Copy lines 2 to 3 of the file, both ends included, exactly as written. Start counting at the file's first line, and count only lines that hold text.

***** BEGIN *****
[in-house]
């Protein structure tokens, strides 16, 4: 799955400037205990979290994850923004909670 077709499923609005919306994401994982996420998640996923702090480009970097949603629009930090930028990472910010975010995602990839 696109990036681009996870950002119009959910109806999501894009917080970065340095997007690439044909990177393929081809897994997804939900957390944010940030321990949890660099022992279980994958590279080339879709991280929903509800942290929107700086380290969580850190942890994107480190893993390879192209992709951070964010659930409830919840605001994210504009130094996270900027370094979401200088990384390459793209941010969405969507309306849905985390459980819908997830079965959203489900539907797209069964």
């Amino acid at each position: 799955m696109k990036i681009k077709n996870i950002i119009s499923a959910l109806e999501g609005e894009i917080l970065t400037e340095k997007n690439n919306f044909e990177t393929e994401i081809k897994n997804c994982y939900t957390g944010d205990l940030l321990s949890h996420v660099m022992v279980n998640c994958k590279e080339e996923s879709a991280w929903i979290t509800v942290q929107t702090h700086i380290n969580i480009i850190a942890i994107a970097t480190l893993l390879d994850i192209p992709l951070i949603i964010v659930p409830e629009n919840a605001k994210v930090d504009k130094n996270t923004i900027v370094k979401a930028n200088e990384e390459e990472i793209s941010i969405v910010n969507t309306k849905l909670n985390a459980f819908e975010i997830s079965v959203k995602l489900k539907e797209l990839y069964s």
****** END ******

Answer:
């Protein structure tokens, strides 16, 4: 799955400037205990979290994850923004909670 077709499923609005919306994401994982996420998640996923702090480009970097949603629009930090930028990472910010975010995602990839 696109990036681009996870950002119009959910109806999501894009917080970065340095997007690439044909990177393929081809897994997804939900957390944010940030321990949890660099022992279980994958590279080339879709991280929903509800942290929107700086380290969580850190942890994107480190893993390879192209992709951070964010659930409830919840605001994210504009130094996270900027370094979401200088990384390459793209941010969405969507309306849905985390459980819908997830079965959203489900539907797209069964």
């Amino acid at each position: 799955m696109k990036i681009k077709n996870i950002i119009s499923a959910l109806e999501g609005e894009i917080l970065t400037e340095k997007n690439n919306f044909e990177t393929e994401i081809k897994n997804c994982y939900t957390g944010d205990l940030l321990s949890h996420v660099m022992v279980n998640c994958k590279e080339e996923s879709a991280w929903i979290t509800v942290q929107t702090h700086i380290n969580i480009i850190a942890i994107a970097t480190l893993l390879d994850i192209p992709l951070i949603i964010v659930p409830e629009n919840a605001k994210v930090d504009k130094n996270t923004i900027v370094k979401a930028n200088e990384e390459e990472i793209s941010i969405v910010n969507t309306k849905l909670n985390a459980f819908e975010i997830s079965v959203k995602l489900k539907e797209l990839y069964s």